4. Repeat steps 2 & 3, ending with one single wrap stitch and tie off. There should be thirteen petals (lucky, lucky).
Just in case you're wondering what the backside looks like (we sometimes wonder about stuff like that), here you go:

Saturday, August 01, 2009

Sunflower trio

I love sunflowers! One of my first loom knitted flower projects was a sunflower. Since I've been on a coaster kick, I thought I would update the original sunflowers into coasters. Actually, these could be used not only as coasters, but also for decorative trim on other items as well. I intended to post these pictures a couple of weeks ago, but I just haven't found the time to blog lately. I've already moved on to several other projects, but I wanted to share my sunflowers with you. The center of these were made using the same technique I used for the first four rounds of the Watermelon Coasters. After that, I experimented with several different I-cord edgings for the yellow petals. The edging in all these were knitted directly on the edge of the brown center using two pegs on the Knifty Knitter Flower Loom; however, any large gauge loom could be used. Caron Simply Soft in yellow and brown were used on these three flowers.

Single edging
This is the first sunflower coaster with the simple single edging:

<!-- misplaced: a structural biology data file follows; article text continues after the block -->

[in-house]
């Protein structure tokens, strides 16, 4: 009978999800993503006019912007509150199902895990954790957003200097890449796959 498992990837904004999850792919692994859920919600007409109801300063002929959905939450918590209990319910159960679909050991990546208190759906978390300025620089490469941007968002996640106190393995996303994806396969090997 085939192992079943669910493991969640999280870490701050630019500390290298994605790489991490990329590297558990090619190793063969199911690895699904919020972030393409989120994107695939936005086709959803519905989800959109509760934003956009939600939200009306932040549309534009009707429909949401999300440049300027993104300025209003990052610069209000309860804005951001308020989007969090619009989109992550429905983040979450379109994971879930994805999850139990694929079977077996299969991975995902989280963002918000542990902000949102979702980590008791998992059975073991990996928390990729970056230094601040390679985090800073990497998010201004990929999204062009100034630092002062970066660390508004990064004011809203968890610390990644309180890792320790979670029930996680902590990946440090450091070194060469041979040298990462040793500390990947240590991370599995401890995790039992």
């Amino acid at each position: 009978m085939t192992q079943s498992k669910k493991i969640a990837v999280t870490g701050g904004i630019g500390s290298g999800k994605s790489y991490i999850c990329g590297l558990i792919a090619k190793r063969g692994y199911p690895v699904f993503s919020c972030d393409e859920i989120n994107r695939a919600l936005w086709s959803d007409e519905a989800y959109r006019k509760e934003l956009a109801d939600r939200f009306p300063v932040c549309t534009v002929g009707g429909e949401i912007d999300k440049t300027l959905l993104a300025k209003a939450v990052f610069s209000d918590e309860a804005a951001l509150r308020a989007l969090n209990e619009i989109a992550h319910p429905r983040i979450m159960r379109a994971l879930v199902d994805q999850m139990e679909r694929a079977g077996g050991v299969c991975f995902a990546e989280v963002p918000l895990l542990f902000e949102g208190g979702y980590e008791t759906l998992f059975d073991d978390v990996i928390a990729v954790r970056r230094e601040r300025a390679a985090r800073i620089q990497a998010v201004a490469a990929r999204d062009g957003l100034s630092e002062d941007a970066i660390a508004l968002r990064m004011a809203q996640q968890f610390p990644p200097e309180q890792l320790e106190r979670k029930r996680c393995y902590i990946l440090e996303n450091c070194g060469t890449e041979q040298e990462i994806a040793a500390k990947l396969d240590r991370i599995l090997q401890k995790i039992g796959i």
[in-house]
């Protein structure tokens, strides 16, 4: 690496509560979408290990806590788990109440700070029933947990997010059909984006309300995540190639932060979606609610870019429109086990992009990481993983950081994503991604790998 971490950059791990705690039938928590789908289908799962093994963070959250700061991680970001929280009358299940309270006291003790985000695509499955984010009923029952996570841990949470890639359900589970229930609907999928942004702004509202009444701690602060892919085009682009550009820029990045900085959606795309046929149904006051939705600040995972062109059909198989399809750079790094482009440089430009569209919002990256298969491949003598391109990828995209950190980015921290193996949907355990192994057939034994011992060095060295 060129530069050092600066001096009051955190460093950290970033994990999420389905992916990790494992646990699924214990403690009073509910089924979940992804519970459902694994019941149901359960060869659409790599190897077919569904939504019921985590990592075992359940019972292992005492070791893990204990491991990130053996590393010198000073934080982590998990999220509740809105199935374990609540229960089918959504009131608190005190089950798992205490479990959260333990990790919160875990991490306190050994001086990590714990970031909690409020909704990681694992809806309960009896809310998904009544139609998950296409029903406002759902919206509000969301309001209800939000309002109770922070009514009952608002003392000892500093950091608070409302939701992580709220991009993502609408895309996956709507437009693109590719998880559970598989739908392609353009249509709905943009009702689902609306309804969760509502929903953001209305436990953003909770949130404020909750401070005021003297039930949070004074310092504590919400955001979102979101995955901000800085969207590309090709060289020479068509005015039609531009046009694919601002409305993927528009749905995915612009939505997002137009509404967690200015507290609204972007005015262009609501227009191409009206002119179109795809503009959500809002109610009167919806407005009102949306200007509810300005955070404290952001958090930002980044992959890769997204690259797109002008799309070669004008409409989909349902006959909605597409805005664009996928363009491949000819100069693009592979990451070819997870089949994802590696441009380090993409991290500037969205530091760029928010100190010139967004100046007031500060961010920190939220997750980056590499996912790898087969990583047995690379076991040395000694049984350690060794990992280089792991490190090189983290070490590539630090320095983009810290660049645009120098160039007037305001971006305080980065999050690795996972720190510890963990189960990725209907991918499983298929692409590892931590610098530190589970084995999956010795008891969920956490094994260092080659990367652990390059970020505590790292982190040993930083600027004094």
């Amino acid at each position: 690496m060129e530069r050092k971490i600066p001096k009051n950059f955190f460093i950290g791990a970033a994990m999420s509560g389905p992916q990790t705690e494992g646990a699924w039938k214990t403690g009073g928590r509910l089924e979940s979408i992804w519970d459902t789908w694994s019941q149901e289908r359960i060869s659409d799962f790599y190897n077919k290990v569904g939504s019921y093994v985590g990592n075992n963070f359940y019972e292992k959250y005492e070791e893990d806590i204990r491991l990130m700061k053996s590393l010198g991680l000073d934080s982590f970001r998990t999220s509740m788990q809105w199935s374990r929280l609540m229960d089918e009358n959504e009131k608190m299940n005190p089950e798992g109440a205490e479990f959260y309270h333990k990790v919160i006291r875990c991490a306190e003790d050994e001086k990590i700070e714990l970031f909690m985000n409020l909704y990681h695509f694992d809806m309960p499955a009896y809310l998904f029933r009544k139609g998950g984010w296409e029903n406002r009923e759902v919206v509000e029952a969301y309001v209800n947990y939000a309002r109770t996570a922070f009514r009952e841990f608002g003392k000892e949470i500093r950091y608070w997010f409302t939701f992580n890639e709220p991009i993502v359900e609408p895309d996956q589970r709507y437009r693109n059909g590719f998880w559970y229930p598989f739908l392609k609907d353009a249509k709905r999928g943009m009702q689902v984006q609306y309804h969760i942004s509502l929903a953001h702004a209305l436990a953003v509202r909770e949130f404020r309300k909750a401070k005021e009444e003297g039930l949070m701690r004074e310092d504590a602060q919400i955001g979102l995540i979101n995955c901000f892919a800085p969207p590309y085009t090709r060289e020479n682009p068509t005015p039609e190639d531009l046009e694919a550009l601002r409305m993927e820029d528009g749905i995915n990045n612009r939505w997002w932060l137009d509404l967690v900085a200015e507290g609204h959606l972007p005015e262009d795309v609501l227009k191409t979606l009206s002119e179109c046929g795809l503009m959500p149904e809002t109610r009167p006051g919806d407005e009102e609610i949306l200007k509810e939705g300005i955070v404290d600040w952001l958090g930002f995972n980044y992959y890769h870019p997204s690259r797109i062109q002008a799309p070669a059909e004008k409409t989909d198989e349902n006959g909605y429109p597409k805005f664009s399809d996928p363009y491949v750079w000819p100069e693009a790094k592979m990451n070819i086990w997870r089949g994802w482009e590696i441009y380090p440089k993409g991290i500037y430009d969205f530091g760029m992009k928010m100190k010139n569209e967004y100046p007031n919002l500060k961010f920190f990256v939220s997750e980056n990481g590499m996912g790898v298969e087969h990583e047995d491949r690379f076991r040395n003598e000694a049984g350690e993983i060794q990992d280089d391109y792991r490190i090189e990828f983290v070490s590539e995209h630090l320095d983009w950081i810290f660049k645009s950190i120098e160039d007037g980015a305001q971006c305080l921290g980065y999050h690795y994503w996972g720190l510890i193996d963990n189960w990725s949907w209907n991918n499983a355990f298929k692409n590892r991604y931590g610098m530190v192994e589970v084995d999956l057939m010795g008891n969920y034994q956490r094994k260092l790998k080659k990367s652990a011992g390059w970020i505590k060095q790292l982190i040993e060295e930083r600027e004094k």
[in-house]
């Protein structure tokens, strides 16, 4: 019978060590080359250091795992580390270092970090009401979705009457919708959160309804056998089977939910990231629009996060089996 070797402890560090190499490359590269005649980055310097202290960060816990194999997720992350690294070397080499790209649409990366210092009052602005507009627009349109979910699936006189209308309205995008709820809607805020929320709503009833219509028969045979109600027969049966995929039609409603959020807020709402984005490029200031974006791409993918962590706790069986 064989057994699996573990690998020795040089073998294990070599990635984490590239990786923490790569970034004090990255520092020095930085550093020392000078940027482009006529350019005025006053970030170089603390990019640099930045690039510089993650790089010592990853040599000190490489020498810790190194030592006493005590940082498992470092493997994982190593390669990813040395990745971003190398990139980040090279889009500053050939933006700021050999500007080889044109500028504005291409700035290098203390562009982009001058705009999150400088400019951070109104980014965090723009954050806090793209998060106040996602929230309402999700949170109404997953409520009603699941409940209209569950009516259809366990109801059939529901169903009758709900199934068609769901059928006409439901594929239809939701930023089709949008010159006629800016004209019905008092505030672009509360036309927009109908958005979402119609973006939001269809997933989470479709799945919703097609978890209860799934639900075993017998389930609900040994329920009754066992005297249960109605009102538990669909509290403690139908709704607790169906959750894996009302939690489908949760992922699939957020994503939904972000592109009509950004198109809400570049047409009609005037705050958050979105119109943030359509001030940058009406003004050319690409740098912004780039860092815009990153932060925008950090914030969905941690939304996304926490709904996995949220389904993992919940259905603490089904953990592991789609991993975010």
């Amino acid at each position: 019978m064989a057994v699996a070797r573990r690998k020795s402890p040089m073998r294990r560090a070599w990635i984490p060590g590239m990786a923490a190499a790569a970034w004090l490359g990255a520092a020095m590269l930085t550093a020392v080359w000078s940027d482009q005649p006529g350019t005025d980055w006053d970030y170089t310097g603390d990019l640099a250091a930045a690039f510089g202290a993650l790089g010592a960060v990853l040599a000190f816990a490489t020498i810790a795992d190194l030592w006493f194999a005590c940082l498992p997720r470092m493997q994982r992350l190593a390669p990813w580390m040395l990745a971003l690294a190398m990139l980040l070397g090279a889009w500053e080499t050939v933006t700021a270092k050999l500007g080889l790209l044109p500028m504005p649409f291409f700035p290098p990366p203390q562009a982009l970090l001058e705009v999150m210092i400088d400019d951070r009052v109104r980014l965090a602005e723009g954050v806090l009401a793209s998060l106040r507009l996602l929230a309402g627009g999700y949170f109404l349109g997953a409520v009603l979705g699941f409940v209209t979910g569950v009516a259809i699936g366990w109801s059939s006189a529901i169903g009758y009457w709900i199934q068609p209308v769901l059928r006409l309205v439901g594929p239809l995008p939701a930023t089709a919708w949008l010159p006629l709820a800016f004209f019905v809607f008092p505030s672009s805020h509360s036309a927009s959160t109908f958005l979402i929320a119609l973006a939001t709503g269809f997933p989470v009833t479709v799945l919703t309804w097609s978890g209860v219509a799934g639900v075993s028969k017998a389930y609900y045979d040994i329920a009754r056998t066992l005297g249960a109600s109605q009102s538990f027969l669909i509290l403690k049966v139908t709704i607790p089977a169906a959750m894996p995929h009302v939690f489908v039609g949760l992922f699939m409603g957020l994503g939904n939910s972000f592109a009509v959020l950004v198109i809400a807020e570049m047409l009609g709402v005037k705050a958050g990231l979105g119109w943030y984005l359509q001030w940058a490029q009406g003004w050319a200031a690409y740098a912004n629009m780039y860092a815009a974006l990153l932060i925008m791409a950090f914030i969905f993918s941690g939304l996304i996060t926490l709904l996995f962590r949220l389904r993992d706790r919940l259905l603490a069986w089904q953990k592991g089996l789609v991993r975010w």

The first petal was created by using two strands of yellow yarn as one and attaching it to one of the back loops on the brown edge to create the first loop. I then picked up the back loop of the next brown stitch and attached it to the adjacent peg to create the second loop. Using these two loops, I worked a five stitch I-cord and ended the petal by wrapping the second peg, knit off, lift and place the this loop on the first peg and knit off. To complete this petal and start the second one, count the next three free stitches from the I-cord stitch, lift the back loop of the third stitch and place it on peg next to I-cord bind off stitch. Repeat the five stitch I-cord sequence for the next petal. If you counted correctly, you should end up with twelve yellow petals.

Ruffled edging
The second flower has an extra full ruffled edging:

Again I started with the first four rounds as used with the Watermelon Coasters. This will give you thirty-six chain stitches along the brown outer edge of the center. The petals were a variation of the previous sunflower, but much fuller. This was accomplished by using a three stitch I-cord, which makes a dense petal and attaching the petals on every second free stitch. If counted correctly you should end up with twenty-four petals - I have twenty-five and refused to frog it.

Double edging
This flower started the same way as the others, but has a double I-cord edging:

I started this flower by recreating the single edge flower as described above. The second I-cord edging was created exactly the same as for the single edging, but instead of a five stitch I-cord I did a seven stitch I-cord before the bind off stitch.

I've really been enjoying the two-peg knitting technique. As soon as I get a chance, I'll show you a variation of this technique as applied to the brim of my Autumn Skullcap. I just know that you're gonna love it!